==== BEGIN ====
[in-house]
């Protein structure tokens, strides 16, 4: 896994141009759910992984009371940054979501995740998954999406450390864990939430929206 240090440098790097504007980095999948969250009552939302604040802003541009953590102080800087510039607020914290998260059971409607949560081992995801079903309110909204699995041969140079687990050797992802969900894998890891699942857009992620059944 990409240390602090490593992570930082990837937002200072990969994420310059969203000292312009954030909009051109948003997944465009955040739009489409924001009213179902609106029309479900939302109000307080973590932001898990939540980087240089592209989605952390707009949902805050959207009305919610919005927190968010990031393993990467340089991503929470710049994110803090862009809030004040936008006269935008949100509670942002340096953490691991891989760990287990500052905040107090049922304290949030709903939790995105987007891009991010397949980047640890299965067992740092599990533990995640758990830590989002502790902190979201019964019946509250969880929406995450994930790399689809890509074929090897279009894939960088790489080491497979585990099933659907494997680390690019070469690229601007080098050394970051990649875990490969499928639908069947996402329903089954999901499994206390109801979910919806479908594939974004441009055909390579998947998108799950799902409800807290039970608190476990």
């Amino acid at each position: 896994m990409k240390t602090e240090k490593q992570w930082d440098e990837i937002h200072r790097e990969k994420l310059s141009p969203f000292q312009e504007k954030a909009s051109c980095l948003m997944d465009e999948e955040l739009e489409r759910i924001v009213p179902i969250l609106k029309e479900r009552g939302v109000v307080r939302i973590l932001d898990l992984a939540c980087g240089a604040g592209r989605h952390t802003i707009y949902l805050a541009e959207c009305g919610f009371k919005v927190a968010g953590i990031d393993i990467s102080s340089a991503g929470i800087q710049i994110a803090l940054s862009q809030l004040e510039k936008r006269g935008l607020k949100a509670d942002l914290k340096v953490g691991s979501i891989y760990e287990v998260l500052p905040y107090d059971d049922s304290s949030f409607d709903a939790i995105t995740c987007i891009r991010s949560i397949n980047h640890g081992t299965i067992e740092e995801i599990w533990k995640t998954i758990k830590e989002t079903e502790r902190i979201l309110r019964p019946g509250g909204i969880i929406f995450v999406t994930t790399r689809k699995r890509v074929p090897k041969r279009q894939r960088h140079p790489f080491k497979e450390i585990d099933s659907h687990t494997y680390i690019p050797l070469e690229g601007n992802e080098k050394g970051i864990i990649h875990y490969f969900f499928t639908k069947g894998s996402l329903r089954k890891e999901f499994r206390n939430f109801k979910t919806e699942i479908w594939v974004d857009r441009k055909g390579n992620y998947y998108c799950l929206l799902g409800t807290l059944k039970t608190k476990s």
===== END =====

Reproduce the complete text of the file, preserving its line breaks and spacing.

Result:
[in-house]
């Protein structure tokens, strides 16, 4: 896994141009759910992984009371940054979501995740998954999406450390864990939430929206 240090440098790097504007980095999948969250009552939302604040802003541009953590102080800087510039607020914290998260059971409607949560081992995801079903309110909204699995041969140079687990050797992802969900894998890891699942857009992620059944 990409240390602090490593992570930082990837937002200072990969994420310059969203000292312009954030909009051109948003997944465009955040739009489409924001009213179902609106029309479900939302109000307080973590932001898990939540980087240089592209989605952390707009949902805050959207009305919610919005927190968010990031393993990467340089991503929470710049994110803090862009809030004040936008006269935008949100509670942002340096953490691991891989760990287990500052905040107090049922304290949030709903939790995105987007891009991010397949980047640890299965067992740092599990533990995640758990830590989002502790902190979201019964019946509250969880929406995450994930790399689809890509074929090897279009894939960088790489080491497979585990099933659907494997680390690019070469690229601007080098050394970051990649875990490969499928639908069947996402329903089954999901499994206390109801979910919806479908594939974004441009055909390579998947998108799950799902409800807290039970608190476990």
């Amino acid at each position: 896994m990409k240390t602090e240090k490593q992570w930082d440098e990837i937002h200072r790097e990969k994420l310059s141009p969203f000292q312009e504007k954030a909009s051109c980095l948003m997944d465009e999948e955040l739009e489409r759910i924001v009213p179902i969250l609106k029309e479900r009552g939302v109000v307080r939302i973590l932001d898990l992984a939540c980087g240089a604040g592209r989605h952390t802003i707009y949902l805050a541009e959207c009305g919610f009371k919005v927190a968010g953590i990031d393993i990467s102080s340089a991503g929470i800087q710049i994110a803090l940054s862009q809030l004040e510039k936008r006269g935008l607020k949100a509670d942002l914290k340096v953490g691991s979501i891989y760990e287990v998260l500052p905040y107090d059971d049922s304290s949030f409607d709903a939790i995105t995740c987007i891009r991010s949560i397949n980047h640890g081992t299965i067992e740092e995801i599990w533990k995640t998954i758990k830590e989002t079903e502790r902190i979201l309110r019964p019946g509250g909204i969880i929406f995450v999406t994930t790399r689809k699995r890509v074929p090897k041969r279009q894939r960088h140079p790489f080491k497979e450390i585990d099933s659907h687990t494997y680390i690019p050797l070469e690229g601007n992802e080098k050394g970051i864990i990649h875990y490969f969900f499928t639908k069947g894998s996402l329903r089954k890891e999901f499994r206390n939430f109801k979910t919806e699942i479908w594939v974004d857009r441009k055909g390579n992620y998947y998108c799950l929206l799902g409800t807290l059944k039970t608190k476990s």